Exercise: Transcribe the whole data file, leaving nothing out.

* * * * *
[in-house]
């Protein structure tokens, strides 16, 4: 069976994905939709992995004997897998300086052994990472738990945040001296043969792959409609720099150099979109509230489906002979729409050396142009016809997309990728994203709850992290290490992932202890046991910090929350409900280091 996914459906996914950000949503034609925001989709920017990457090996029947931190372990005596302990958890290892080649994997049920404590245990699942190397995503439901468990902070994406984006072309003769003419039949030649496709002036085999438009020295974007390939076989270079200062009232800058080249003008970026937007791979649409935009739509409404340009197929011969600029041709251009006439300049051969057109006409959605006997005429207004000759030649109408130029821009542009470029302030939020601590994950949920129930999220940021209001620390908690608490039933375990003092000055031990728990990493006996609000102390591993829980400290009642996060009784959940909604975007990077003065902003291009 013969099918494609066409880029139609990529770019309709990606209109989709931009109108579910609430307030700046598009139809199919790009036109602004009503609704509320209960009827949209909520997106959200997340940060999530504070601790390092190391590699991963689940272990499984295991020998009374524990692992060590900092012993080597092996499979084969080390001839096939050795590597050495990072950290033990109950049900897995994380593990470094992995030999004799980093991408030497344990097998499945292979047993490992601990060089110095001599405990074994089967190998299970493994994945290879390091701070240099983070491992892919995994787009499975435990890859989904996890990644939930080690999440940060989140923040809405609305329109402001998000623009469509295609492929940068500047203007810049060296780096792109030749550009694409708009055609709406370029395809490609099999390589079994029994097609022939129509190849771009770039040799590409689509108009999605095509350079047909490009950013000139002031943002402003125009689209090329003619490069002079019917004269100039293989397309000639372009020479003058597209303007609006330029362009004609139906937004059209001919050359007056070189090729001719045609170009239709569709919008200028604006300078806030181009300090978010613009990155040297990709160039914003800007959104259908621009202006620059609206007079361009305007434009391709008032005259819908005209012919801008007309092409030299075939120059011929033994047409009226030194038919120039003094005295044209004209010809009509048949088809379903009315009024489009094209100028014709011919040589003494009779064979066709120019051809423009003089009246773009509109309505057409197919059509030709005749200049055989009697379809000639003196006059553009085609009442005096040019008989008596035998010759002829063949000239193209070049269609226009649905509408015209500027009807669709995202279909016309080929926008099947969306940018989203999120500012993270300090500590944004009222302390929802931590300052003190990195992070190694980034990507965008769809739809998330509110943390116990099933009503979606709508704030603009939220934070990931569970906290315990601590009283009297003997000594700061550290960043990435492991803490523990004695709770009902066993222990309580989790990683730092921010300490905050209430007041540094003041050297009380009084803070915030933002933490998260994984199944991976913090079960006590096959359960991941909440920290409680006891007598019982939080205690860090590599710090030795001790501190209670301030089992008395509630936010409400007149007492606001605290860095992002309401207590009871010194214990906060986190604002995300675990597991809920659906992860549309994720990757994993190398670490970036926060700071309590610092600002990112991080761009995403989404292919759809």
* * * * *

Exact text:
[in-house]
């Protein structure tokens, strides 16, 4: 069976994905939709992995004997897998300086052994990472738990945040001296043969792959409609720099150099979109509230489906002979729409050396142009016809997309990728994203709850992290290490992932202890046991910090929350409900280091 996914459906996914950000949503034609925001989709920017990457090996029947931190372990005596302990958890290892080649994997049920404590245990699942190397995503439901468990902070994406984006072309003769003419039949030649496709002036085999438009020295974007390939076989270079200062009232800058080249003008970026937007791979649409935009739509409404340009197929011969600029041709251009006439300049051969057109006409959605006997005429207004000759030649109408130029821009542009470029302030939020601590994950949920129930999220940021209001620390908690608490039933375990003092000055031990728990990493006996609000102390591993829980400290009642996060009784959940909604975007990077003065902003291009 013969099918494609066409880029139609990529770019309709990606209109989709931009109108579910609430307030700046598009139809199919790009036109602004009503609704509320209960009827949209909520997106959200997340940060999530504070601790390092190391590699991963689940272990499984295991020998009374524990692992060590900092012993080597092996499979084969080390001839096939050795590597050495990072950290033990109950049900897995994380593990470094992995030999004799980093991408030497344990097998499945292979047993490992601990060089110095001599405990074994089967190998299970493994994945290879390091701070240099983070491992892919995994787009499975435990890859989904996890990644939930080690999440940060989140923040809405609305329109402001998000623009469509295609492929940068500047203007810049060296780096792109030749550009694409708009055609709406370029395809490609099999390589079994029994097609022939129509190849771009770039040799590409689509108009999605095509350079047909490009950013000139002031943002402003125009689209090329003619490069002079019917004269100039293989397309000639372009020479003058597209303007609006330029362009004609139906937004059209001919050359007056070189090729001719045609170009239709569709919008200028604006300078806030181009300090978010613009990155040297990709160039914003800007959104259908621009202006620059609206007079361009305007434009391709008032005259819908005209012919801008007309092409030299075939120059011929033994047409009226030194038919120039003094005295044209004209010809009509048949088809379903009315009024489009094209100028014709011919040589003494009779064979066709120019051809423009003089009246773009509109309505057409197919059509030709005749200049055989009697379809000639003196006059553009085609009442005096040019008989008596035998010759002829063949000239193209070049269609226009649905509408015209500027009807669709995202279909016309080929926008099947969306940018989203999120500012993270300090500590944004009222302390929802931590300052003190990195992070190694980034990507965008769809739809998330509110943390116990099933009503979606709508704030603009939220934070990931569970906290315990601590009283009297003997000594700061550290960043990435492991803490523990004695709770009902066993222990309580989790990683730092921010300490905050209430007041540094003041050297009380009084803070915030933002933490998260994984199944991976913090079960006590096959359960991941909440920290409680006891007598019982939080205690860090590599710090030795001790501190209670301030089992008395509630936010409400007149007492606001605290860095992002309401207590009871010194214990906060986190604002995300675990597991809920659906992860549309994720990757994993190398670490970036926060700071309590610092600002990112991080761009995403989404292919759809």